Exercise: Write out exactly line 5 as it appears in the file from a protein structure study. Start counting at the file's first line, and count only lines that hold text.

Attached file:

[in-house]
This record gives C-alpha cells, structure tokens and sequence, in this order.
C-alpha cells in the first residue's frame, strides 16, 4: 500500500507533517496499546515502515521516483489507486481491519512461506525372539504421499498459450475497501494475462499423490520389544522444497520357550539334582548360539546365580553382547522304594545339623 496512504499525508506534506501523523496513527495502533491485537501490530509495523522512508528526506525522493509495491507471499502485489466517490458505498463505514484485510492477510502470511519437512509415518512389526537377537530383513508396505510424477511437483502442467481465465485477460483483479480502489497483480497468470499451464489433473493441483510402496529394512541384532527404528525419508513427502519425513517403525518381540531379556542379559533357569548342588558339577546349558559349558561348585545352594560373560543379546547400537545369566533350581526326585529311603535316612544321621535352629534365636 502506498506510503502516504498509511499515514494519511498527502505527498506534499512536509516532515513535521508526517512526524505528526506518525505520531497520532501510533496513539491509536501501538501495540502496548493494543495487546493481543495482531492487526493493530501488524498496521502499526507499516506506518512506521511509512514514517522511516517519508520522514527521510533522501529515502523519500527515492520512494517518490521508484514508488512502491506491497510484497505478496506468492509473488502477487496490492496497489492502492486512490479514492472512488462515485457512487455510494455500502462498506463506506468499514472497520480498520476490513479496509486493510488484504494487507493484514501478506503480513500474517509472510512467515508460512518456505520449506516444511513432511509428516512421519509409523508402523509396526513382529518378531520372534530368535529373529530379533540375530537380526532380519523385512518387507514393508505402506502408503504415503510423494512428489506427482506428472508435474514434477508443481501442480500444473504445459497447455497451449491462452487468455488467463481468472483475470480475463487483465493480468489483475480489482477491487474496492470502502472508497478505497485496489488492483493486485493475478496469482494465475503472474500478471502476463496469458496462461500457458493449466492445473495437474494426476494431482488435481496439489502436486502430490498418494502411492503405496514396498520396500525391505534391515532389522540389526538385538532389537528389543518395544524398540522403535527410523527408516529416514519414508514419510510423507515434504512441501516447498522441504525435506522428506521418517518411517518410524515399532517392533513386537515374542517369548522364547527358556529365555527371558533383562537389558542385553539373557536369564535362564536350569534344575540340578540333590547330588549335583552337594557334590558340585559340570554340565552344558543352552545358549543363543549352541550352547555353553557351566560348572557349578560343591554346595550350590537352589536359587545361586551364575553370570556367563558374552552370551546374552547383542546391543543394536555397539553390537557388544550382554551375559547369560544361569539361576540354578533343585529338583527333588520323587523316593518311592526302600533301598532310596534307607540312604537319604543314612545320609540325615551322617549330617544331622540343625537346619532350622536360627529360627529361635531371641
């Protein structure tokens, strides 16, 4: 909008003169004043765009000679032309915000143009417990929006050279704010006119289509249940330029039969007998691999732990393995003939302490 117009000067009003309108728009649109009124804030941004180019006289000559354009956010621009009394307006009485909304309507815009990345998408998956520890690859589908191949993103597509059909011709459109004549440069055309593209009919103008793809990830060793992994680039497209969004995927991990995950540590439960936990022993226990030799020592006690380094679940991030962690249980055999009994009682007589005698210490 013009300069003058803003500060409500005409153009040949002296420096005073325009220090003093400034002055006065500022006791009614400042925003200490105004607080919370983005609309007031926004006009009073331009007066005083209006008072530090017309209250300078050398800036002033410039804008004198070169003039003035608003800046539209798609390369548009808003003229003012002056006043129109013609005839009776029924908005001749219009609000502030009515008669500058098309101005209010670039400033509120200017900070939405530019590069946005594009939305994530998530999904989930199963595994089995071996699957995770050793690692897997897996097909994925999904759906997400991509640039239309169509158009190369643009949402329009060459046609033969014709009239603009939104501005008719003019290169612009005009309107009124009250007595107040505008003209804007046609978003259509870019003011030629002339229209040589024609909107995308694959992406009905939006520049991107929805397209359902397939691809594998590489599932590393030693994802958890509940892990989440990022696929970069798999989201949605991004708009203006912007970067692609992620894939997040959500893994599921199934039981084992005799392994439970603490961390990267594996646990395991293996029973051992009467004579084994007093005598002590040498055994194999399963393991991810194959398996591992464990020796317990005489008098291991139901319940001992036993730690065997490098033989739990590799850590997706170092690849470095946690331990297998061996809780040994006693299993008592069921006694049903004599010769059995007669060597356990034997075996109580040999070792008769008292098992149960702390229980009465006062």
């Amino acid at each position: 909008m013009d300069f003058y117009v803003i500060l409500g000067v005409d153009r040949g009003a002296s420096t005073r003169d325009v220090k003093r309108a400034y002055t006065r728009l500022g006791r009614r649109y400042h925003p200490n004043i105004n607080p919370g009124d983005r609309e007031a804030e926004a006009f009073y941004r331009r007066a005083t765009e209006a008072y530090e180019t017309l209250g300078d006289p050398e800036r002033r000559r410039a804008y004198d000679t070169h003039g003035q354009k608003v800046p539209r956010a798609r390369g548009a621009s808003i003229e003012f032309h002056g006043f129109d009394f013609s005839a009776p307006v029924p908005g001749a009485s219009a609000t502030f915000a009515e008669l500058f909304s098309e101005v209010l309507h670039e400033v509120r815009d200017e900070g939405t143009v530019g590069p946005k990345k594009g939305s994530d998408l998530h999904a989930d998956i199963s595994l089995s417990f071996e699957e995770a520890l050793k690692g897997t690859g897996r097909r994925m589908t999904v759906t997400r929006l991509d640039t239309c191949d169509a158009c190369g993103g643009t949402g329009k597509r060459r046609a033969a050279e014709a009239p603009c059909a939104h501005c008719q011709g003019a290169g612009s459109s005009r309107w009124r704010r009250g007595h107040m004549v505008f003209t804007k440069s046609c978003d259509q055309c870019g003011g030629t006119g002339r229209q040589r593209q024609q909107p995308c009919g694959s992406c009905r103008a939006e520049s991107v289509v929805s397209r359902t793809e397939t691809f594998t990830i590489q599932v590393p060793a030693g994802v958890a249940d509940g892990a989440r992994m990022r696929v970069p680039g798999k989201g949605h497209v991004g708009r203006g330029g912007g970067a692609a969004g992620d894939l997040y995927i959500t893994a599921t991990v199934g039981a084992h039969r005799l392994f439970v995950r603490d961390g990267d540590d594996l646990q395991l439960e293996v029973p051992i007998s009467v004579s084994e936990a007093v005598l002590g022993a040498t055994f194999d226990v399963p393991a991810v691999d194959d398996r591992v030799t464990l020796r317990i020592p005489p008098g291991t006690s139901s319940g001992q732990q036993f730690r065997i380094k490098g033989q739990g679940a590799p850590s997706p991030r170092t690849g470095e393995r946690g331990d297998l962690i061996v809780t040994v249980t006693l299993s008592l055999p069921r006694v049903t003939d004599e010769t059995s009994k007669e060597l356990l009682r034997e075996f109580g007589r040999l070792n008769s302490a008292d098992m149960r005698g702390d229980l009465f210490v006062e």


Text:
């Amino acid at each position: 909008m013009d300069f003058y117009v803003i500060l409500g000067v005409d153009r040949g009003a002296s420096t005073r003169d325009v220090k003093r309108a400034y002055t006065r728009l500022g006791r009614r649109y400042h925003p200490n004043i105004n607080p919370g009124d983005r609309e007031a804030e926004a006009f009073y941004r331009r007066a005083t765009e209006a008072y530090e180019t017309l209250g300078d006289p050398e800036r002033r000559r410039a804008y004198d000679t070169h003039g003035q354009k608003v800046p539209r956010a798609r390369g548009a621009s808003i003229e003012f032309h002056g006043f129109d009394f013609s005839a009776p307006v029924p908005g001749a009485s219009a609000t502030f915000a009515e008669l500058f909304s098309e101005v209010l309507h670039e400033v509120r815009d200017e900070g939405t143009v530019g590069p946005k990345k594009g939305s994530d998408l998530h999904a989930d998956i199963s595994l089995s417990f071996e699957e995770a520890l050793k690692g897997t690859g897996r097909r994925m589908t999904v759906t997400r929006l991509d640039t239309c191949d169509a158009c190369g993103g643009t949402g329009k597509r060459r046609a033969a050279e014709a009239p603009c059909a939104h501005c008719q011709g003019a290169g612009s459109s005009r309107w009124r704010r009250g007595h107040m004549v505008f003209t804007k440069s046609c978003d259509q055309c870019g003011g030629t006119g002339r229209q040589r593209q024609q909107p995308c009919g694959s992406c009905r103008a939006e520049s991107v289509v929805s397209r359902t793809e397939t691809f594998t990830i590489q599932v590393p060793a030693g994802v958890a249940d509940g892990a989440r992994m990022r696929v970069p680039g798999k989201g949605h497209v991004g708009r203006g330029g912007g970067a692609a969004g992620d894939l997040y995927i959500t893994a599921t991990v199934g039981a084992h039969r005799l392994f439970v995950r603490d961390g990267d540590d594996l646990q395991l439960e293996v029973p051992i007998s009467v004579s084994e936990a007093v005598l002590g022993a040498t055994f194999d226990v399963p393991a991810v691999d194959d398996r591992v030799t464990l020796r317990i020592p005489p008098g291991t006690s139901s319940g001992q732990q036993f730690r065997i380094k490098g033989q739990g679940a590799p850590s997706p991030r170092t690849g470095e393995r946690g331990d297998l962690i061996v809780t040994v249980t006693l299993s008592l055999p069921r006694v049903t003939d004599e010769t059995s009994k007669e060597l356990l009682r034997e075996f109580g007589r040999l070792n008769s302490a008292d098992m149960r005698g702390d229980l009465f210490v006062e």